Although Detroit had no rapid-transit system in place in the early 1920s, the Motor City seemed poised in 1923 to build the most modern and innovative transportation system in the United States. The Detroit Rapid Transit Commission (RTC), led by former automobile executive Sidney D. Waldon, proposed a comprehensive and pathbreaking transportation system that included high-speed rail lines routed through subways in the downtown area, but then extended well beyond the city limits on elevated "super-highways" that also carried motor vehicles, with express lanes for through traffic and other lanes for local traffic. Waldon was unable to gain public approval for this system during the prosperous 1920s, and the plan died for lack of funds in the 1930s. The transportation requirements of World War II brought instead the construction of three substantial expressways, which became models for later expressway development in Detroit in the postwar years. This article will identify the forces that led to this outcome.
From the 1910s to the late 1950s, transportation experts and urban planners proposed a wide range of solutions to Detroit's growing traffic congestion as the Motor City expanded rapidly. The Detroit Rapid Transit Commission developed multiple proposals for rapid transit that included various technical solutions: subways; high-speed rail lines on grade-separated, dedicated rights-of-way; "super-highways," which integrated rapid rail and express highways; and high-speed rail lines in the medians of expressways.
Detroit's elected officials and voters rejected various rapid-transit proposals nearly a dozen times starting in 1915. The higher initial costs of these rapid-transit systems versus express highways, and the lack of funds to build them, sealed their fate. For rapid transit to be successful, it had to draw riders; yet an entire transit line, if not the entire system, needed to be completed before it would attract mass ridership. Expressways on the other hand could be (and were) built piecemeal. Drivers could simply leave the expressway where it ended and resume travel on surface streets.
Funding, however, was the greater barrier to rapid-transit development. The RTC could not use gasoline-tax revenues collected by the federal and state governments because these were earmarked for roads and highways. Instead it had to rely on local property taxes or bond issues to finance rapid-transit construction, and both required voter approval. Detroiters became more leery over time about the high costs of the various proposals floated, and as automobile ownership spread, the appeal of rapid transit diminished.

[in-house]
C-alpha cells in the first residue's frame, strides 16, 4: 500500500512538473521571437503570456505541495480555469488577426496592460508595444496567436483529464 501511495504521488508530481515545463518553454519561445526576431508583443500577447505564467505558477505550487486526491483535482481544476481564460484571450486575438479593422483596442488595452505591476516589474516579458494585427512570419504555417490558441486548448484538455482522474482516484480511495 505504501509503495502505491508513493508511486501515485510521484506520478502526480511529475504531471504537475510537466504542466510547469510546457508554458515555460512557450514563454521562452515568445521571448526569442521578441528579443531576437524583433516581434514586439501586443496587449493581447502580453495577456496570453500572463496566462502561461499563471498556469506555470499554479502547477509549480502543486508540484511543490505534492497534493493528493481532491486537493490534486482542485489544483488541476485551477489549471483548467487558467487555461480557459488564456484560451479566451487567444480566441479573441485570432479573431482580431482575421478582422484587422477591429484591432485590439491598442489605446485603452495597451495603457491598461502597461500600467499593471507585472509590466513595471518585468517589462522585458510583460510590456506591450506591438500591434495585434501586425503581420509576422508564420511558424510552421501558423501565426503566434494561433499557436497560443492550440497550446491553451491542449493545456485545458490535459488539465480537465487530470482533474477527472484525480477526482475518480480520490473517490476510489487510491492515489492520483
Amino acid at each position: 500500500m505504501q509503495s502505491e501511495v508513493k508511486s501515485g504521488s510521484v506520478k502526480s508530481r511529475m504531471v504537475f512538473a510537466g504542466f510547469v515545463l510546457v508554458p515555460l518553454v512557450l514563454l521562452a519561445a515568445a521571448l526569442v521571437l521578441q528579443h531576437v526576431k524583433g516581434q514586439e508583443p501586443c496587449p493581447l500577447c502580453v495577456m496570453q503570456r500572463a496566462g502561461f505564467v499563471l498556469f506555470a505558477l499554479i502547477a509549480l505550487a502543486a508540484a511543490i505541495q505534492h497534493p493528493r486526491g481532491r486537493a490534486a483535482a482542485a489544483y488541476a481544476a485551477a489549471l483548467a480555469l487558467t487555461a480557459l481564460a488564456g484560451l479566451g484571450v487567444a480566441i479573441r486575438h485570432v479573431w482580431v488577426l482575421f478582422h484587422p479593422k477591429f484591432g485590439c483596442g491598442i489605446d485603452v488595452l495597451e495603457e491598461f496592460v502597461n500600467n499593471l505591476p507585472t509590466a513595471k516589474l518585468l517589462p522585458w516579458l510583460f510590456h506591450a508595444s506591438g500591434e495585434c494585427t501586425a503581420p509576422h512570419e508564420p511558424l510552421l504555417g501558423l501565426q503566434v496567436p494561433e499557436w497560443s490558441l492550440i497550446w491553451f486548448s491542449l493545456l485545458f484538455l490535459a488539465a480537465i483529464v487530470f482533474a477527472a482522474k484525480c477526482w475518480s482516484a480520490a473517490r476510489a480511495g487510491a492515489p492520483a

Expressway development gained further advantages over rapid transit starting in the 1940s. Federal, state, and local governments jointly planned and financed high-speed express highways to serve World War II defense plants in the metropolitan Detroit area. In doing so they established the foundation for postwar expressway planning and finance. The triumph of an expressway system over alternative mass-transit systems was by no means inevitable at the end of the war, but expressways had substantial advantages over the other options before the final competition played out.
By the mid-1910s Detroit wrestled with crushing automotive traffic jams brought on by the rapid adoption of the automobile and the inadequacies of the existing at-grade electric streetcar system. Detroit had had horse-drawn streetcars since 1863, and its system of franchised, privately owned lines expanded with the growth of the city's population throughout the nineteenth century. Private operators resisted electrifying their lines until Hazen S. Pingree, the reform-minded mayor of Detroit, forced the issue in the mid-1890s by threatening a municipal takeover. The individual streetcar companies merged in 1900 to become the Detroit United Railway (DUR), which monopolized streetcar service in Detroit until …